OK, the Dutch speedskating coach Jillert Anema touched a bit hard on the favorite US national sport, “football” (which is called “voetbal” in Holland translated into “soccer”in the USA and then made into “football” here, but the “foot” is only used when punting for a goal, whereas in the “real football” it’s all with the foot. Rugby, called after a town Rugby in England where it was developed in the 16th century, is a bit of a mix, but played without all the overdone body armor as in US football).  But was Jillert not a bit right with the current criticism in the US media on NFL stars turned “knuckleheads” for the rest of their life after so many head-injuries?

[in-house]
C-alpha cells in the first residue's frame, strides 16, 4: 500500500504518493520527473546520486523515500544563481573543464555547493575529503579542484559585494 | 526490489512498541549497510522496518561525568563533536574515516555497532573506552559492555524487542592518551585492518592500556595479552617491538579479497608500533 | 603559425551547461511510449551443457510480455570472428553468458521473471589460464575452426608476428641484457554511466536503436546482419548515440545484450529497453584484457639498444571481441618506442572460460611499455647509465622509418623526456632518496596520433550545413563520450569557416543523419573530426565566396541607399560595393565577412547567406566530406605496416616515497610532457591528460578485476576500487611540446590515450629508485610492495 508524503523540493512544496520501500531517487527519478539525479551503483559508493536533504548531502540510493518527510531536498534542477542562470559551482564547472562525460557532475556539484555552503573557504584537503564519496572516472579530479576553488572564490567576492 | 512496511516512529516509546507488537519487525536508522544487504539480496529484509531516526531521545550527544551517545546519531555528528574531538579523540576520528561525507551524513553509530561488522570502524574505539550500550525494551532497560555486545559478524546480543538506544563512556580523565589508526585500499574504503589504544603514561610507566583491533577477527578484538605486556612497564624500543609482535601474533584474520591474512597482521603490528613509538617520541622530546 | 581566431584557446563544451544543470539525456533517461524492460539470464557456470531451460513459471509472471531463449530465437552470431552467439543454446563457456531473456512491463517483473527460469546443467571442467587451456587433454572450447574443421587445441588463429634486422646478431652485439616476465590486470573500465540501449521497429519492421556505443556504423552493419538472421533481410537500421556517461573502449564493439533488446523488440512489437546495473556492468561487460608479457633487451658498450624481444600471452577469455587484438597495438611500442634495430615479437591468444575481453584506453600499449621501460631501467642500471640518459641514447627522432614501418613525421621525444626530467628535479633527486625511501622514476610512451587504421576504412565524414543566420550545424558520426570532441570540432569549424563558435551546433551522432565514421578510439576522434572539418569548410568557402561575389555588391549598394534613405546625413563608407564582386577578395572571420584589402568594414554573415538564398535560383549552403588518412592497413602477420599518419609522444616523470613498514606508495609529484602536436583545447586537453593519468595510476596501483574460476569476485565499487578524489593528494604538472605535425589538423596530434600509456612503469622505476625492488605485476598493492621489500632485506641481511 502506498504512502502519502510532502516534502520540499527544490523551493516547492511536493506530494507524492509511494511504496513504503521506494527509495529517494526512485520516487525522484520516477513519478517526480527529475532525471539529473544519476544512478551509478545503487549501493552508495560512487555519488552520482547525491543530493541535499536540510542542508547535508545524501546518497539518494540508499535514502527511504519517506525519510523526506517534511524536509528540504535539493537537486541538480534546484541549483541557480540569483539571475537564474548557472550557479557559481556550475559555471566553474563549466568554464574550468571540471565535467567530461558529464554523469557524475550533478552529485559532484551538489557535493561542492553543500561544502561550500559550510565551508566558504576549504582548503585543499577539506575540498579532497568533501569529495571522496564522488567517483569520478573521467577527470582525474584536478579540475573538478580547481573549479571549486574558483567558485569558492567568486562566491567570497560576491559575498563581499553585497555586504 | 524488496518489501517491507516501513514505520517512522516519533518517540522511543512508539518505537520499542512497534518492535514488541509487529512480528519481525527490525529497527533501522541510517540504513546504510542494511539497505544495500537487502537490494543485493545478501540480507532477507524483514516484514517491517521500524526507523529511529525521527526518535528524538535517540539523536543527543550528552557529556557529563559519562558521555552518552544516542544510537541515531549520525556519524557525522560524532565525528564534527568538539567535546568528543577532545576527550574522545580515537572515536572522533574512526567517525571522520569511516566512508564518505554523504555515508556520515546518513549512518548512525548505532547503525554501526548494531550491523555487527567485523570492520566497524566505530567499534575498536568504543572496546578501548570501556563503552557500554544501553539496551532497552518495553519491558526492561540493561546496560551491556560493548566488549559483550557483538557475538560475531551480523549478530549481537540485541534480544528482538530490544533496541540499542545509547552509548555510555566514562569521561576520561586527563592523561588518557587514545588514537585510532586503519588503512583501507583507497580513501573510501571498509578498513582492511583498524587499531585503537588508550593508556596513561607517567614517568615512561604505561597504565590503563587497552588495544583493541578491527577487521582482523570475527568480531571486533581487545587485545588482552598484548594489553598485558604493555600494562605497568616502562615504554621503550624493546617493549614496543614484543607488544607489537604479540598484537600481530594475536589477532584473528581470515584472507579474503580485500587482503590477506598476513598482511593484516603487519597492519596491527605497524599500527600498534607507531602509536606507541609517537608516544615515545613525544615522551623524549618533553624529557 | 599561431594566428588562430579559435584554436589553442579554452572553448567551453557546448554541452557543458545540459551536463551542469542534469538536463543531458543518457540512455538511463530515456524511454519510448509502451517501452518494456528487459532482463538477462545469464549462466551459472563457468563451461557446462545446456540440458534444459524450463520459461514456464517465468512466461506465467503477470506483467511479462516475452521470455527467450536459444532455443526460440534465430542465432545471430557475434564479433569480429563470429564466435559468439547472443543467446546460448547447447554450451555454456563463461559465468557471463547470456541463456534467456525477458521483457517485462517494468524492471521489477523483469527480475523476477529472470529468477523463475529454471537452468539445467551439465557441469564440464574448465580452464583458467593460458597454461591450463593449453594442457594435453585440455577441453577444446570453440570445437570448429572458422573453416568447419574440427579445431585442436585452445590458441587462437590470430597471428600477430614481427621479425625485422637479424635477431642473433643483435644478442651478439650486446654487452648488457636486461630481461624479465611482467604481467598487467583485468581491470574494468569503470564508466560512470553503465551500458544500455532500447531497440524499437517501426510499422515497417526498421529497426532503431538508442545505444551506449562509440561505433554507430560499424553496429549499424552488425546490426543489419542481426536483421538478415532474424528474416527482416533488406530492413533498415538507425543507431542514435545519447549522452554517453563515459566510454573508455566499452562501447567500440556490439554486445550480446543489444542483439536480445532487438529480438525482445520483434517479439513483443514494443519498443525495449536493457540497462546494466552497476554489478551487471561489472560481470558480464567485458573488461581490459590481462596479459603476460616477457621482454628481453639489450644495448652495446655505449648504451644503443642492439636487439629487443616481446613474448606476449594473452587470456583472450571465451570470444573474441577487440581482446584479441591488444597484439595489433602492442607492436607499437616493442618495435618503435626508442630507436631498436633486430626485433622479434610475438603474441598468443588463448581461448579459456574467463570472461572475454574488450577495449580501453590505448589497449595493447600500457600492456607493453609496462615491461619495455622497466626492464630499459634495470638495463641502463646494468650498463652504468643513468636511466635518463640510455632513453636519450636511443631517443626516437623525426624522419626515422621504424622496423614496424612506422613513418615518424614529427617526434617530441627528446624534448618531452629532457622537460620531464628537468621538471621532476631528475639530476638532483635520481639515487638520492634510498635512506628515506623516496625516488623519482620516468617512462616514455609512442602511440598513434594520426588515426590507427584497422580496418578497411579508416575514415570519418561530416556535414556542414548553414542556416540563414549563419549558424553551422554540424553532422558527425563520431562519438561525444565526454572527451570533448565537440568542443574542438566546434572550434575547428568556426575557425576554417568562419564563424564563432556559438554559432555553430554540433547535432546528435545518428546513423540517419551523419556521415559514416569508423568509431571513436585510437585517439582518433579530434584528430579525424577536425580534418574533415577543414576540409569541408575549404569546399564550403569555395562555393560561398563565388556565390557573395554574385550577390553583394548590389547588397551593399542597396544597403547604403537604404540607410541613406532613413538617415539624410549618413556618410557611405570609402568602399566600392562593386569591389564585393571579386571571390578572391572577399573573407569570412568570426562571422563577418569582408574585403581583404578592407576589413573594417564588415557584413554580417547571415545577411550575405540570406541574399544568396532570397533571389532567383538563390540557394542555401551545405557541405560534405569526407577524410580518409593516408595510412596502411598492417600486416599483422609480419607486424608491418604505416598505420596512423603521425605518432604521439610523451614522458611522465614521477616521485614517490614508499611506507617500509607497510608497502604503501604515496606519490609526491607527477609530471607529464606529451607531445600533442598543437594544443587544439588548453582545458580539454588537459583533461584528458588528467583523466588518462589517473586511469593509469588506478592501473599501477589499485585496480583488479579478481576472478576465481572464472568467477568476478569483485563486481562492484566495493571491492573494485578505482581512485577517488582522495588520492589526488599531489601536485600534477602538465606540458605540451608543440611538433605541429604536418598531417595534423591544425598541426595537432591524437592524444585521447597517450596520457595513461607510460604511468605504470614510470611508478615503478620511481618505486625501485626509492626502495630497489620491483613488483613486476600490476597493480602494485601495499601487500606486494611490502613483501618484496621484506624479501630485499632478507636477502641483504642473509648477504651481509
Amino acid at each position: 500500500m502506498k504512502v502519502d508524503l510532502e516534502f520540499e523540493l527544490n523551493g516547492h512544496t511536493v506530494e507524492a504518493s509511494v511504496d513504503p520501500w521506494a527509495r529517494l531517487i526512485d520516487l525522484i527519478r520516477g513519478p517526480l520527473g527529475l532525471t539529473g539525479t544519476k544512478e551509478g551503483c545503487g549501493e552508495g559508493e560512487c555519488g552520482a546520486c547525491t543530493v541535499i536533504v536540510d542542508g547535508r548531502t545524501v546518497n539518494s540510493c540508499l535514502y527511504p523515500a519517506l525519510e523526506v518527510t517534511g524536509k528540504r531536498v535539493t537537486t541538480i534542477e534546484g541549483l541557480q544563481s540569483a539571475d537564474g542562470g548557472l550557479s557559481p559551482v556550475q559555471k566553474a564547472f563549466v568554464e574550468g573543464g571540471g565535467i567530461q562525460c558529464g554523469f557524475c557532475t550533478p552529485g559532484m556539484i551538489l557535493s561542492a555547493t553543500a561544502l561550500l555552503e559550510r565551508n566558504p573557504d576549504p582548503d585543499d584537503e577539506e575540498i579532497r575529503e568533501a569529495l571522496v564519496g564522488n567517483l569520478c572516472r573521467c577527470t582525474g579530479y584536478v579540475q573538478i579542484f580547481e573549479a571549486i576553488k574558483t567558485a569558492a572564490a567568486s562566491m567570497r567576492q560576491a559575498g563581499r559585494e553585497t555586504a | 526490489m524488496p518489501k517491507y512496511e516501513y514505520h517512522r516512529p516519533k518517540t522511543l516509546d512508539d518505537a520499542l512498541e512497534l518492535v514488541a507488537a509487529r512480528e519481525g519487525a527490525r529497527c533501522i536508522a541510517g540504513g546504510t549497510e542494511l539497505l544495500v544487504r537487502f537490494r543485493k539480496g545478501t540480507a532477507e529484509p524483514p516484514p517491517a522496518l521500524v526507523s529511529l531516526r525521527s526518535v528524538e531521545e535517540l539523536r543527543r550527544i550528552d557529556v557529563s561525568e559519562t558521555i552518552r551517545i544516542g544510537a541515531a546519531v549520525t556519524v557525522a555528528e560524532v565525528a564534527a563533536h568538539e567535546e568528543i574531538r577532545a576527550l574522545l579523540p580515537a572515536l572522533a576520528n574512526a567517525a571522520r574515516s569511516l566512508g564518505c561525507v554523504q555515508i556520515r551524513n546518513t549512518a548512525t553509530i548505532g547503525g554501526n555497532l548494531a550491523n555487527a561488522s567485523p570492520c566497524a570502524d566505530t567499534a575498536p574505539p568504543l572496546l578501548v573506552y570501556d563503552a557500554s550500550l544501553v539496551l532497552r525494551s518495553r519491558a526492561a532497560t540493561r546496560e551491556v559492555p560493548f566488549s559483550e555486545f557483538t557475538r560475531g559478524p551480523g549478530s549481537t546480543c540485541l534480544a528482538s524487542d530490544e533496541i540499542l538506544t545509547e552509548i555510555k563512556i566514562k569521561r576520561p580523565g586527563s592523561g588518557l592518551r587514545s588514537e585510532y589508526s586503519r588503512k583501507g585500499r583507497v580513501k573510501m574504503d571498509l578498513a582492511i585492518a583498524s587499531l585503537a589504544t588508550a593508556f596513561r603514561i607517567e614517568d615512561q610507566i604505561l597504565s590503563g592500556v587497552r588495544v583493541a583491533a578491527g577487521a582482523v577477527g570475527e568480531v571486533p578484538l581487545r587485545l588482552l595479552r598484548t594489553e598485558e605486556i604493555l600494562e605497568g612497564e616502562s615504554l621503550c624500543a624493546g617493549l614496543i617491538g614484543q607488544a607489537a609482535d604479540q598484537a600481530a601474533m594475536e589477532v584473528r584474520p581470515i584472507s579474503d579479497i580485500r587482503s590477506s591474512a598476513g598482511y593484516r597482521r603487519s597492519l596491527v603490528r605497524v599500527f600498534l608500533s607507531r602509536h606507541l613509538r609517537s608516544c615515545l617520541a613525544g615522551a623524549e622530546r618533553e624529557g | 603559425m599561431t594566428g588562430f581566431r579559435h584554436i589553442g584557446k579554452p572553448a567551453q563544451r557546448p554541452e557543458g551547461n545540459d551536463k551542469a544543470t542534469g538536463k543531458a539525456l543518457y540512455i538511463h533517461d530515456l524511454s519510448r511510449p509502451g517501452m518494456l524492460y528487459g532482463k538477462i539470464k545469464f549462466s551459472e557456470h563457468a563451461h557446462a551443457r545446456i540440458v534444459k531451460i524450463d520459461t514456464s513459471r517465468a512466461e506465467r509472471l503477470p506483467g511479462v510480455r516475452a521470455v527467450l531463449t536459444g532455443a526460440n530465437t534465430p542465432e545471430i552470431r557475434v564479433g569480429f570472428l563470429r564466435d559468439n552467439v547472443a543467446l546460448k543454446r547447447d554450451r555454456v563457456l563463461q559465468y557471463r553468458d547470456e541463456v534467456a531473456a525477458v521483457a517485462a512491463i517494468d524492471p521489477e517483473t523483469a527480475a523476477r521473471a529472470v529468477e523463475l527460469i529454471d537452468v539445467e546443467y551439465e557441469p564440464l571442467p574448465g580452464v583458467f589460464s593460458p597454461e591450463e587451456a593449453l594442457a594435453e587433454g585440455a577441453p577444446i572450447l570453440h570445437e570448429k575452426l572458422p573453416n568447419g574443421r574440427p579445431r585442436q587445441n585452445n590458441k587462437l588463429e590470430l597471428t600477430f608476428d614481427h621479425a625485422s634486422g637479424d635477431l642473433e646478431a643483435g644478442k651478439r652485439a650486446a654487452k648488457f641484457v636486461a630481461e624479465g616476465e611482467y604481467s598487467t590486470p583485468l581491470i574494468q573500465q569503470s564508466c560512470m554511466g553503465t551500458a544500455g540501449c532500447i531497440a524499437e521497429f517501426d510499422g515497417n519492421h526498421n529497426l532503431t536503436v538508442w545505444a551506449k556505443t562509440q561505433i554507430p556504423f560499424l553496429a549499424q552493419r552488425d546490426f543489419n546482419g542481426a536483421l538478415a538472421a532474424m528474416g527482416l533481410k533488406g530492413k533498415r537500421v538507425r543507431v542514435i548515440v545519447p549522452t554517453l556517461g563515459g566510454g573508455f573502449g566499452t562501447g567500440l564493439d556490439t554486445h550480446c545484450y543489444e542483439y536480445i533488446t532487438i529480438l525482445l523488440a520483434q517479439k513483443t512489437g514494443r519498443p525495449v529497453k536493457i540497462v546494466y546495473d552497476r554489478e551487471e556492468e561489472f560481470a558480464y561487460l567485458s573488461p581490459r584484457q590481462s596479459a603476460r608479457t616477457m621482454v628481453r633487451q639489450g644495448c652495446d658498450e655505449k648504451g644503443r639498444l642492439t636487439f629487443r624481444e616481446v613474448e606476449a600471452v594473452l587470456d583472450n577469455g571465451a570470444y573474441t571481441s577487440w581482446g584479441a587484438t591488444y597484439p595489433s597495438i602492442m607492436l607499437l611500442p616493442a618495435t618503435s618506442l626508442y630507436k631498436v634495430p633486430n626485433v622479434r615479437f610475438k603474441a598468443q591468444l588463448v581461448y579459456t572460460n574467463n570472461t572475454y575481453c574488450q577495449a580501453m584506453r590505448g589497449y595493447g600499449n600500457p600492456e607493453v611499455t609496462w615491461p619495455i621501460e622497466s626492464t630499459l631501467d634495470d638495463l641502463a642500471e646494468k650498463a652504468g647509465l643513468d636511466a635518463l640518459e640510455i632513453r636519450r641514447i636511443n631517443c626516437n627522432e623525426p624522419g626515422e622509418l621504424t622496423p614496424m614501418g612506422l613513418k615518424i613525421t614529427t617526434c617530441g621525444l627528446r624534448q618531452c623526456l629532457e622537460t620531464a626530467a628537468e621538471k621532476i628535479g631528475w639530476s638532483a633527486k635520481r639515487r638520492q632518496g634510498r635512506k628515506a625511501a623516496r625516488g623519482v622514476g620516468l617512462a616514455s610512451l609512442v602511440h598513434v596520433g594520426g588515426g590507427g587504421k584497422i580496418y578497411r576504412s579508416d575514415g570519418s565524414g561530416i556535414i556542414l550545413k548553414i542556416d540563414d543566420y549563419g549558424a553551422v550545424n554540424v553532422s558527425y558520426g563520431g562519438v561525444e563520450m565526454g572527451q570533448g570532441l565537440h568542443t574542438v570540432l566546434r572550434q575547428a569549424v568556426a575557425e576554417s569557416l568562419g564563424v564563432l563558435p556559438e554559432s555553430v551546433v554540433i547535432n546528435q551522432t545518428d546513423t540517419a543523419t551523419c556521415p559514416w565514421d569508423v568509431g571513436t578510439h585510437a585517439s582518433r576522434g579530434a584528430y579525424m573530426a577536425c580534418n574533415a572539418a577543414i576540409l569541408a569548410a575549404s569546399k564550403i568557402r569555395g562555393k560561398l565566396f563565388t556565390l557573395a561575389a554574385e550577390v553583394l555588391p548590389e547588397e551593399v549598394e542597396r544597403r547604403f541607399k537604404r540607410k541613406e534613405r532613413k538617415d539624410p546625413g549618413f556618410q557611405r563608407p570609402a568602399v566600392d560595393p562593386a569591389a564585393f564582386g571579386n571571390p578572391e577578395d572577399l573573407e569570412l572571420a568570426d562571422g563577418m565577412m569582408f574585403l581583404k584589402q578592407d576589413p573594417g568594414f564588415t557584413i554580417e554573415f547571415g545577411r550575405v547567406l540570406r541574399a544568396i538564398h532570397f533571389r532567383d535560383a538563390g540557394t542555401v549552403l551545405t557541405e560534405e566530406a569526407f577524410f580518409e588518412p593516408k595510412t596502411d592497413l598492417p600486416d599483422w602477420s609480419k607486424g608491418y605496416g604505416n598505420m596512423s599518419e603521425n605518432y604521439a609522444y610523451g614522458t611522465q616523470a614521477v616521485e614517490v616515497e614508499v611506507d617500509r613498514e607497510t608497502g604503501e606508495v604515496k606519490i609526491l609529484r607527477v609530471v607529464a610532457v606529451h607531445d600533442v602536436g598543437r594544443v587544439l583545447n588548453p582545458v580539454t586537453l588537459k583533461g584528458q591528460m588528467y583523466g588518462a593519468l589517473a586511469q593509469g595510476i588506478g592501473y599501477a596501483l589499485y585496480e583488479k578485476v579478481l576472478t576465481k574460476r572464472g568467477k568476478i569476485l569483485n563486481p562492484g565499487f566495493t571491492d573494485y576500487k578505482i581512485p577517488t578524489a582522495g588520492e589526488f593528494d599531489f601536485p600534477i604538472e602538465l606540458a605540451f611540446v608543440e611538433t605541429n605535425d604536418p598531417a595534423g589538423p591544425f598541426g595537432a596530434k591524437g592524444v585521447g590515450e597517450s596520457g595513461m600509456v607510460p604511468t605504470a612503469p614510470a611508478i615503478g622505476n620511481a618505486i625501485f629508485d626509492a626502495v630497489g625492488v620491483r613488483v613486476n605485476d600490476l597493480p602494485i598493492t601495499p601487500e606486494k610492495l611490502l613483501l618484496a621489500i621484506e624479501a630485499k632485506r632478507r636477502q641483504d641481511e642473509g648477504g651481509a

I take issue with the hurt of the American media saying that Jillert’s “rant” was “Anti-American”. That is a typical self-conscious reaction. His point was that if the USA want to participate in international speedskating, it needs to better prepare to win, and maybe spend a little less on national football, which is not an international sport. Holland is not anti-American but your best friend, and friends quibble occasionally. We all remember Shani Davis, an AFRICAN AMERICAN on SKATES!,  winning the all round world championships in 2005 and 2006 and gold on the 1000 meters at the 2010 Olympics. What happened to the team?

Now, let’s go down to Steve’s accusations that the Dutch don’t even know how to call their own country; “Holland”, “Netherlands”, “Low Countries”, or whatever. It’s YOU, Steve, who doesn’t know. It’s them “foreigners” who call us that.

Item: “The Netherlands” MEANS “Low Countries”. “Nether” means “lower”.

item: in 1588, the Dutch and the British beat the Spanish Armada! “Viva Olanda”! Stands for Holland.